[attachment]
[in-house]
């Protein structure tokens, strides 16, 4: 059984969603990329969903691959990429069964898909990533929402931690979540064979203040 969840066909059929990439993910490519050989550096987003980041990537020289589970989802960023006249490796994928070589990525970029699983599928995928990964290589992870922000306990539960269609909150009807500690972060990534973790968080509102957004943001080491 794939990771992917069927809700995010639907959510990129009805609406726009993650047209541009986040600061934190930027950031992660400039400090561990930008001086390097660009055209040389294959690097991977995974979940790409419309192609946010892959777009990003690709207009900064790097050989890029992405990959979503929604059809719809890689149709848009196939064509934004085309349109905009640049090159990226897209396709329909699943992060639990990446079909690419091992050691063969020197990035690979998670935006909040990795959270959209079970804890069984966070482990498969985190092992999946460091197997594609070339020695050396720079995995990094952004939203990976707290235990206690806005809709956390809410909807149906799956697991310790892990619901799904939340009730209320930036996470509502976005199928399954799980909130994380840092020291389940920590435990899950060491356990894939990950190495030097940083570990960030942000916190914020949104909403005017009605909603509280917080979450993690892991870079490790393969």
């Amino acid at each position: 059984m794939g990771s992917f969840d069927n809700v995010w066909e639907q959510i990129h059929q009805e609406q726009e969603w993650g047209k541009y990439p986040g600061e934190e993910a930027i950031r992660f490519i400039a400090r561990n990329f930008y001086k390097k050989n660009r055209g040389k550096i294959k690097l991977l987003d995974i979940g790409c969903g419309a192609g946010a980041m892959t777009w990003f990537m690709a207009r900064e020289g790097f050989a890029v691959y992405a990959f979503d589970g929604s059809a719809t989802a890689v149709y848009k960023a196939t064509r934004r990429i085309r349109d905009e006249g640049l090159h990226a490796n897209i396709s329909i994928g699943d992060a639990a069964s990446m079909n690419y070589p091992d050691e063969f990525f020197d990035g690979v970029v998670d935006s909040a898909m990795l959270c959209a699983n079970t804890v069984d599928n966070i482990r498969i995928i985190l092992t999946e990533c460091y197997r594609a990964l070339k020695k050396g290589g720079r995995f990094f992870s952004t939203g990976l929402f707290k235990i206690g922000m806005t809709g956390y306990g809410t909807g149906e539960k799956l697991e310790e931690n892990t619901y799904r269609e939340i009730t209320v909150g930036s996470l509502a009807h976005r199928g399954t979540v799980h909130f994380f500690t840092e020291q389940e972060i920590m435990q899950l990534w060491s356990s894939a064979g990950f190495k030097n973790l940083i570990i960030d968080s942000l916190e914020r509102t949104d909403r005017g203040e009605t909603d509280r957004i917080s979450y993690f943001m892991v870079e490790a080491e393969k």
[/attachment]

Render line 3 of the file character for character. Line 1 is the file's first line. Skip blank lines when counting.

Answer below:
């Amino acid at each position: 059984m794939g990771s992917f969840d069927n809700v995010w066909e639907q959510i990129h059929q009805e609406q726009e969603w993650g047209k541009y990439p986040g600061e934190e993910a930027i950031r992660f490519i400039a400090r561990n990329f930008y001086k390097k050989n660009r055209g040389k550096i294959k690097l991977l987003d995974i979940g790409c969903g419309a192609g946010a980041m892959t777009w990003f990537m690709a207009r900064e020289g790097f050989a890029v691959y992405a990959f979503d589970g929604s059809a719809t989802a890689v149709y848009k960023a196939t064509r934004r990429i085309r349109d905009e006249g640049l090159h990226a490796n897209i396709s329909i994928g699943d992060a639990a069964s990446m079909n690419y070589p091992d050691e063969f990525f020197d990035g690979v970029v998670d935006s909040a898909m990795l959270c959209a699983n079970t804890v069984d599928n966070i482990r498969i995928i985190l092992t999946e990533c460091y197997r594609a990964l070339k020695k050396g290589g720079r995995f990094f992870s952004t939203g990976l929402f707290k235990i206690g922000m806005t809709g956390y306990g809410t909807g149906e539960k799956l697991e310790e931690n892990t619901y799904r269609e939340i009730t209320v909150g930036s996470l509502a009807h976005r199928g399954t979540v799980h909130f994380f500690t840092e020291q389940e972060i920590m435990q899950l990534w060491s356990s894939a064979g990950f190495k030097n973790l940083i570990i960030d968080s942000l916190e914020r509102t949104d909403r005017g203040e009605t909603d509280r957004i917080s979450y993690f943001m892991v870079e490790a080491e393969k």